Question #4: My customer is demanding a SOC report – what should it cover?
The SOC 1 addresses internal controls at a service organization that are relevant to its client’s financial statements. The SOC 2 report addresses a service organization’s controls that are relevant to its clients operations and compliance, as outlined by the AICPA’s Trust Services Criteria.
The following questions will help you define the scope of your SOC audit:
- What are the core services your organization provides?
- What are the key service commitments your organization makes with customers?
- What systems are used to deliver your organization’s services?
- What third parties does your organization utilize to deliver its services?
- Does your organization need to comply with regulatory requirements?
Answers to these questions and discussion with your SOC auditor will help you define the scope of your SOC audit. In a SOC1, the service organization will need to define the controls objectives most relevant to answering the questions above. In a SOC2, the service organization will need to select which of the 5 Trust Services Criteria discussed in question #1 are relevant.
Question #5: My customer wants my SOC report as soon as possible, can we get it next month?
The answer is no 99% of the time due to the majority of organizations not having the controls in place to meet the Trust Services Criteria. A pre-assessment or readiness phase is usually required prior to the audit to make sure those controls are in place. Once the controls are in place a Type 1 report can be done following the pre-assessment or readiness phase – so, in an organization with a very strong control environment with little need for remediation, yes, you might be able to get it next month. A Type 2 can be done after a period of time, usually 6 months to 1 year, where the operating effectiveness of controls can be tested by the auditor throughout the period.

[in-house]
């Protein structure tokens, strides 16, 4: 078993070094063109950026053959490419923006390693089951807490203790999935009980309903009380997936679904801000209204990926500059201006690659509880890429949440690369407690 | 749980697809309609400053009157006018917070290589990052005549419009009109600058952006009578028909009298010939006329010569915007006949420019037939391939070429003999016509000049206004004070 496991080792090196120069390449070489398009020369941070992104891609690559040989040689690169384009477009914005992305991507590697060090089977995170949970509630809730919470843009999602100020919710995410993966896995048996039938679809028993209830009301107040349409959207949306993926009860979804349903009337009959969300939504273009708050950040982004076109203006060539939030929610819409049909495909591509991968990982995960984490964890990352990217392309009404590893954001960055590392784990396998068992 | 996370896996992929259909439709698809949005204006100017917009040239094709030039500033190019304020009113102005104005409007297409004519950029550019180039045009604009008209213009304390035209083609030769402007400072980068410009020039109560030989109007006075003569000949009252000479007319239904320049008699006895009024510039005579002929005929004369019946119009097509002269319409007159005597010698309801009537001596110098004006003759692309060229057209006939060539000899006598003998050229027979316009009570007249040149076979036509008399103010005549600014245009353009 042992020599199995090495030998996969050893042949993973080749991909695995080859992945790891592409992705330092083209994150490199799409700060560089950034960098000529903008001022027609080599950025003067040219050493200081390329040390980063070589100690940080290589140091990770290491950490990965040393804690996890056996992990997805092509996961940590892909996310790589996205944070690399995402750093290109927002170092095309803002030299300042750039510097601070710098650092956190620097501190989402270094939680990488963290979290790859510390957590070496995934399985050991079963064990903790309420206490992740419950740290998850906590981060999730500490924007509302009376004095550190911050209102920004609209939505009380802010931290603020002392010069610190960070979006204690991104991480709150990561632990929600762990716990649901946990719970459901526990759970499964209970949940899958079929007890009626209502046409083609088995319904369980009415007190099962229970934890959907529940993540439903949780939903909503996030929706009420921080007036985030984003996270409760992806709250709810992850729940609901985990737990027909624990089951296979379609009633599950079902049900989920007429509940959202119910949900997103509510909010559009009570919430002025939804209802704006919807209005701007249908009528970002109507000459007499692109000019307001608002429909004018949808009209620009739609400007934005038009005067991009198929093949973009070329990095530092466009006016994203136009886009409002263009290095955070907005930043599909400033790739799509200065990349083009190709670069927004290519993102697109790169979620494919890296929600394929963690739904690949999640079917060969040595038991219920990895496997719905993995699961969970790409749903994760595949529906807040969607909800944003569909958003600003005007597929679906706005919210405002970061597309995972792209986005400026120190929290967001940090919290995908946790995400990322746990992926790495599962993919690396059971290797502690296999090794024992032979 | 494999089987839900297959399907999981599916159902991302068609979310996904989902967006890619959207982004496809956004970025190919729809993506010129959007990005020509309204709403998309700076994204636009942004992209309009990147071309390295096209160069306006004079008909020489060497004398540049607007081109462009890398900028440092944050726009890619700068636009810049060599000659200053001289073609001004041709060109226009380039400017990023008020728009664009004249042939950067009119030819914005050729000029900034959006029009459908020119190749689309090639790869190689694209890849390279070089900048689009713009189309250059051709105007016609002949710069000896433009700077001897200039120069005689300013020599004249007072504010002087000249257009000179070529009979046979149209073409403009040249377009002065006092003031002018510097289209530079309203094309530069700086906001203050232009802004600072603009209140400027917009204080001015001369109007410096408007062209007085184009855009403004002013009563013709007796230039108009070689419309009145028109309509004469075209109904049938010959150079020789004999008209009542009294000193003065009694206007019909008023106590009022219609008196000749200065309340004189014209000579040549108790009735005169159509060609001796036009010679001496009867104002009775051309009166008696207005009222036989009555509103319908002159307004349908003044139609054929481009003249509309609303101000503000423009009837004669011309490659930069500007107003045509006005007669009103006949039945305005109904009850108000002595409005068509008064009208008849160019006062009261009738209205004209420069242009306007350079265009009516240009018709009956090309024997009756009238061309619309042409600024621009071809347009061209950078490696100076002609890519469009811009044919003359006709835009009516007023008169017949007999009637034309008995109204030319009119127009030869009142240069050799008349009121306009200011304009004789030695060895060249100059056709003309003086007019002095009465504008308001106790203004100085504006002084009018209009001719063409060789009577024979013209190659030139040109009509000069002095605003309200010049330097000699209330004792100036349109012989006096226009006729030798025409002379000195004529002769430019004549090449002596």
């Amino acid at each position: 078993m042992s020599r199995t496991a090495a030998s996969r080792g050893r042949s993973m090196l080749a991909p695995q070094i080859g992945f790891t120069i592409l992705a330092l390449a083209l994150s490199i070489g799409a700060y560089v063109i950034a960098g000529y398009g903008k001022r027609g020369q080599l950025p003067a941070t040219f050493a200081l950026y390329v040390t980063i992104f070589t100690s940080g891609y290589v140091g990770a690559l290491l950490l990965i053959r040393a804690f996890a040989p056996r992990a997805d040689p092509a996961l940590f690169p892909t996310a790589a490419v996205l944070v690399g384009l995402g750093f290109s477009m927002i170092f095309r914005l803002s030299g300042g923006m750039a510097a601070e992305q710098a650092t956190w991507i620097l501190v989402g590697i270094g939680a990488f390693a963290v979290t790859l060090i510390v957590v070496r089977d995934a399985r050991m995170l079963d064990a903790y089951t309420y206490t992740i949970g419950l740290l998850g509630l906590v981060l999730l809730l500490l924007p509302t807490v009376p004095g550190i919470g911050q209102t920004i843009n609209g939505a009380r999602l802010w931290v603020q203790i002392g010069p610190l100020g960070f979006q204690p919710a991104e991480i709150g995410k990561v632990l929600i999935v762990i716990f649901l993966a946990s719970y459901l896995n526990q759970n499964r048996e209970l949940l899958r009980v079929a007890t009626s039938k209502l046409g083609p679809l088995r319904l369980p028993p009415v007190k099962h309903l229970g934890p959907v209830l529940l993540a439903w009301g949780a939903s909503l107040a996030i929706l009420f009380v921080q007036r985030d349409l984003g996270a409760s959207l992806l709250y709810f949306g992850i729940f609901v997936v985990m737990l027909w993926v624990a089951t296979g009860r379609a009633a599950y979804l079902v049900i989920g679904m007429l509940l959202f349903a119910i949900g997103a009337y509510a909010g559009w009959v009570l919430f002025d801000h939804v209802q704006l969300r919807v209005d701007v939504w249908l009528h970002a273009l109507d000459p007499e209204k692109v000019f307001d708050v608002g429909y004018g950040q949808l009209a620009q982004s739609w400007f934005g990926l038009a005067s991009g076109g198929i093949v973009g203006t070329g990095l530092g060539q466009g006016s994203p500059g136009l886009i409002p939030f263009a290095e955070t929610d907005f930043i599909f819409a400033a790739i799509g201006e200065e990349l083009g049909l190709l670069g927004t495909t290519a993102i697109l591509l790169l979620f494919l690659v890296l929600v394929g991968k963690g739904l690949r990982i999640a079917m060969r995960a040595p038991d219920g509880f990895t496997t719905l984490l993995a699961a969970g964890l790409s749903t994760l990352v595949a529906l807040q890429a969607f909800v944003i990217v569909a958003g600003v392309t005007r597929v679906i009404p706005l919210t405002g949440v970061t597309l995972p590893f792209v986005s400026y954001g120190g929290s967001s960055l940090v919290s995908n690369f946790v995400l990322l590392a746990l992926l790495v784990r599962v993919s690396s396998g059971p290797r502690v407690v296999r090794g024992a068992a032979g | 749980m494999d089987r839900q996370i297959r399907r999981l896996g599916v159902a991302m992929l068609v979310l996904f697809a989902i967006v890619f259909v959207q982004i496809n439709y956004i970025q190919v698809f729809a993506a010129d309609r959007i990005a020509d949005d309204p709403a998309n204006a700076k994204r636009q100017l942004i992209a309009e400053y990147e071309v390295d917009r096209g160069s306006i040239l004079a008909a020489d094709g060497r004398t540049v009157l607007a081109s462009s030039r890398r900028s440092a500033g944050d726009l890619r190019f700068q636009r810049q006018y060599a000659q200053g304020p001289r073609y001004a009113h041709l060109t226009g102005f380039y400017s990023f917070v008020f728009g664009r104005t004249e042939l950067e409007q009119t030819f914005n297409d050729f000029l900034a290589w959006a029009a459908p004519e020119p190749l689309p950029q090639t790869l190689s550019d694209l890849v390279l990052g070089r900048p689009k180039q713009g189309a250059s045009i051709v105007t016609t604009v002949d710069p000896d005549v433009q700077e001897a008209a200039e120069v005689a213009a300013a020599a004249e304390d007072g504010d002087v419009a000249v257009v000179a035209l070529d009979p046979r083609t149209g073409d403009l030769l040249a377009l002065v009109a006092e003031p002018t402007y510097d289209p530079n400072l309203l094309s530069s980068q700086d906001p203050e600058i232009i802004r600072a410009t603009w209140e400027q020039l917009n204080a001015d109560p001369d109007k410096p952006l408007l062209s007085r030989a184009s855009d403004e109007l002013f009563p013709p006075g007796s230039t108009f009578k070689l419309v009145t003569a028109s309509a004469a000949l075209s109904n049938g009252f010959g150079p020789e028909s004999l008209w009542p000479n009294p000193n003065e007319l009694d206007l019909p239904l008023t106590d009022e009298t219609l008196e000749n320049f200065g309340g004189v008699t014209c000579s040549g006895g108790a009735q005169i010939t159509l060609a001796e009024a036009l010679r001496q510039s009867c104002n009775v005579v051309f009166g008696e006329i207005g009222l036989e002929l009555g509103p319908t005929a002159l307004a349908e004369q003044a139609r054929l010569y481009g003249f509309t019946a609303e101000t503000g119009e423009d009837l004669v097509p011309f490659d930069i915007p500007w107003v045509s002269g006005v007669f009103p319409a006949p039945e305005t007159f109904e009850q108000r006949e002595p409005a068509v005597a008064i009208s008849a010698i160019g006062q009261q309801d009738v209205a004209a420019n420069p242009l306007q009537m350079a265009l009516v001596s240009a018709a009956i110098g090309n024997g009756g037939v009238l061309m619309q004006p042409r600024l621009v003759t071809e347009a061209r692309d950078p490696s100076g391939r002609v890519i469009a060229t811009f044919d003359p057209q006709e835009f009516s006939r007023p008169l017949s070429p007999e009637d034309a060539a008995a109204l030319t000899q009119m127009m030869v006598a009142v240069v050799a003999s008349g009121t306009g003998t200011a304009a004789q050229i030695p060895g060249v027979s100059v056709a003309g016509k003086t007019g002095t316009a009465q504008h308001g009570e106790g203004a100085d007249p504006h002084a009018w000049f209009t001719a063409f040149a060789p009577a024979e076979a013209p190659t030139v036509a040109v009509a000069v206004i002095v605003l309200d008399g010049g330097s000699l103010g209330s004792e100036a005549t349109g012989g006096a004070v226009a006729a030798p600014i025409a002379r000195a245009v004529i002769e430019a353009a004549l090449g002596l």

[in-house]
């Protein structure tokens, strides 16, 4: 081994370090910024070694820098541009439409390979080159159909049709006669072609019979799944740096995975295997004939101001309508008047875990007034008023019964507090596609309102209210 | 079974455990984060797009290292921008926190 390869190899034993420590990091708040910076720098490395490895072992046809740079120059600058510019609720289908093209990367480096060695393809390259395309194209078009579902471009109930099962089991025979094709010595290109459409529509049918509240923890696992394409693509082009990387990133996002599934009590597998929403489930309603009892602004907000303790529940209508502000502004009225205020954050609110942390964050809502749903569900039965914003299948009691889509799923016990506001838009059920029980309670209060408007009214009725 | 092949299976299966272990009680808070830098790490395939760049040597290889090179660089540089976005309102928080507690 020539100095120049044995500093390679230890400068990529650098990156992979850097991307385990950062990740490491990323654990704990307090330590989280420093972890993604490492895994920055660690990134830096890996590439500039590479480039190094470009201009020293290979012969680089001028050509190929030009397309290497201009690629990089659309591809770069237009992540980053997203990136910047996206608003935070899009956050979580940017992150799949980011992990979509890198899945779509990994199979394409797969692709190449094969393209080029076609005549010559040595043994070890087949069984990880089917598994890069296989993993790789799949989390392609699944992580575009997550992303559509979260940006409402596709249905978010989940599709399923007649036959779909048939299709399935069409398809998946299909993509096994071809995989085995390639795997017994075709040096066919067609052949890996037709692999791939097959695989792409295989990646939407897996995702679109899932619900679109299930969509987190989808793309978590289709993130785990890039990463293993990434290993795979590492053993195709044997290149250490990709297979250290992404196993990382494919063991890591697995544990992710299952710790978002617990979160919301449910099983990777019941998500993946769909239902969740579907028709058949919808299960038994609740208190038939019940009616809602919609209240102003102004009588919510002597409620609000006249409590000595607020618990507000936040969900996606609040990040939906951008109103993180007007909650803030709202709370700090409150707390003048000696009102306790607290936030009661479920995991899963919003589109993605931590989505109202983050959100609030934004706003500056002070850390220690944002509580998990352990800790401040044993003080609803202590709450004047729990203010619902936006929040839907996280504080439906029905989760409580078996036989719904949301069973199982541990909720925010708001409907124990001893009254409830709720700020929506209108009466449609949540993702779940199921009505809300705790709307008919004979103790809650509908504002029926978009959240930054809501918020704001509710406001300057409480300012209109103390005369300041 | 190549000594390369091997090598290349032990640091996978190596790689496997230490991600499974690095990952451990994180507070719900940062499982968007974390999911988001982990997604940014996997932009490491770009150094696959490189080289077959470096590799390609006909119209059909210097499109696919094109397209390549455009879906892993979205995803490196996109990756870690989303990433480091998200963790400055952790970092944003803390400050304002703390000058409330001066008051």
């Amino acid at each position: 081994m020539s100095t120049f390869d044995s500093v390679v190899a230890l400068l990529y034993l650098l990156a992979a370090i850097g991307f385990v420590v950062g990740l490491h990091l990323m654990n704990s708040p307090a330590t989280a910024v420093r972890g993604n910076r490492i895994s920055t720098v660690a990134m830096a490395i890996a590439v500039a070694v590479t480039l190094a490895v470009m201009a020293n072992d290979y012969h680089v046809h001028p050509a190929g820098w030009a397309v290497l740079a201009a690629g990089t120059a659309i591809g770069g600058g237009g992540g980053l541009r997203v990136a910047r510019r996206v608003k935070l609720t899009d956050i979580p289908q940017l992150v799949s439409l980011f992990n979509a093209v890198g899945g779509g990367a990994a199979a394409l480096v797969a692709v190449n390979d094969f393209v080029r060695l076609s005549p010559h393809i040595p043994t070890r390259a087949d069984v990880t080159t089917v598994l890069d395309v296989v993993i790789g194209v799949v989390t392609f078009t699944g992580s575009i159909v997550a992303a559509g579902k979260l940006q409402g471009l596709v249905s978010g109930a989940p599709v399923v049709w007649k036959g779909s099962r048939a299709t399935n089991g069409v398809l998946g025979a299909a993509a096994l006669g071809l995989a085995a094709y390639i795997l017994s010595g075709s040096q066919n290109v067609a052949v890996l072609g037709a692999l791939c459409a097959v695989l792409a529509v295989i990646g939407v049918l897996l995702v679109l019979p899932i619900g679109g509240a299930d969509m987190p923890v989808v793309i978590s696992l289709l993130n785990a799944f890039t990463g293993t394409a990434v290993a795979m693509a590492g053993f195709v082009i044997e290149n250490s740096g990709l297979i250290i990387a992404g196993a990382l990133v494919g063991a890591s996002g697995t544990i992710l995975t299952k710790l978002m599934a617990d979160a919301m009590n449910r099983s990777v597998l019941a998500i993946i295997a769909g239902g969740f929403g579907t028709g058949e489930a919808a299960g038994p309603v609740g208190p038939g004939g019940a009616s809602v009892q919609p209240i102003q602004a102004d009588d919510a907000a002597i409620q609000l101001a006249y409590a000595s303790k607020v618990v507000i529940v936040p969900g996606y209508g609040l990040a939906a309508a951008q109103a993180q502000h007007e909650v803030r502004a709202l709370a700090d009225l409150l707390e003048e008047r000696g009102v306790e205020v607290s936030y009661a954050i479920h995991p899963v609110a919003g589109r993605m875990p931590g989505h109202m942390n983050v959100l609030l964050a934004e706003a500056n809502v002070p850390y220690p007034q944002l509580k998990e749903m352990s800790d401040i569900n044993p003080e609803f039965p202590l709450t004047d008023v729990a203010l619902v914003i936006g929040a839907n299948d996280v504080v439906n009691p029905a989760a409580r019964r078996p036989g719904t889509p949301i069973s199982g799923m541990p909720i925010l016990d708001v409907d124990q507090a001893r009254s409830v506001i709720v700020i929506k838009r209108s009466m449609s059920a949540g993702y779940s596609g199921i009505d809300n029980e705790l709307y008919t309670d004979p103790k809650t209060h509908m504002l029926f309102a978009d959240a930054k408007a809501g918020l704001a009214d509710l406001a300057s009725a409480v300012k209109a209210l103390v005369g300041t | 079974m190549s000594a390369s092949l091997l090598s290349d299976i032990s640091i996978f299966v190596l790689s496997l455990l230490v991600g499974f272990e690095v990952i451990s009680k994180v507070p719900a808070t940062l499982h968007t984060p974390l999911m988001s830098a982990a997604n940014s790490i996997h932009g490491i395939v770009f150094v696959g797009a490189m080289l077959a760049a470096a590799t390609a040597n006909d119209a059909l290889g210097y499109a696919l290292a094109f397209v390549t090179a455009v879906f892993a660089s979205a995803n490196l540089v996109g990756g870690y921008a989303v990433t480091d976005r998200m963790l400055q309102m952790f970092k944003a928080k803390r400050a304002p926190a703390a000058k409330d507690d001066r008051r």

Question #6: Once we get this done, what’s the process to refresh it for my customer?
There is no such thing as a SOC audit refresh. The SOC report shelf life (generally 3 months) is not very long, not unlike most security audits, and service organizations are required by their user entities to have a SOC audit performed annually.
Question #7: Is there such a thing as SOC-Certified?
There is no such thing as being SOC-Certified. There is an opinion made by the service auditor in regards to the controls covering the trust services criteria. You can say you have “obtained a SOC report and it is available to customers upon request”, you should not say you are “SOC-Certified”.
Question #8: Do I need a full-time person to facilitate this?
The answer to this question is “maybe”. Most organization’s underestimate the resources needed for the pre-assessment and the SOC audits. To best understand the resources needed discussions should be had with the service auditor to understand what is expected form the service organization.
If your company has not been asked to provide a SOC report as part of vendor diligence or contract negotiation, it’s likely just a matter of time. As a leader in the SOC suite of services, McKonly & Asbury’s team of experts strive to effectively and efficiently help clients through the SOC audit from the pre-assessment phase through the annual audit. If you have any questions about any aspect of the SOC reporting process, we are here to help. Contact David Hammarberg, Partner and Leader of McKonly & Asbury’s SOC Practice at firstname.lastname@example.org.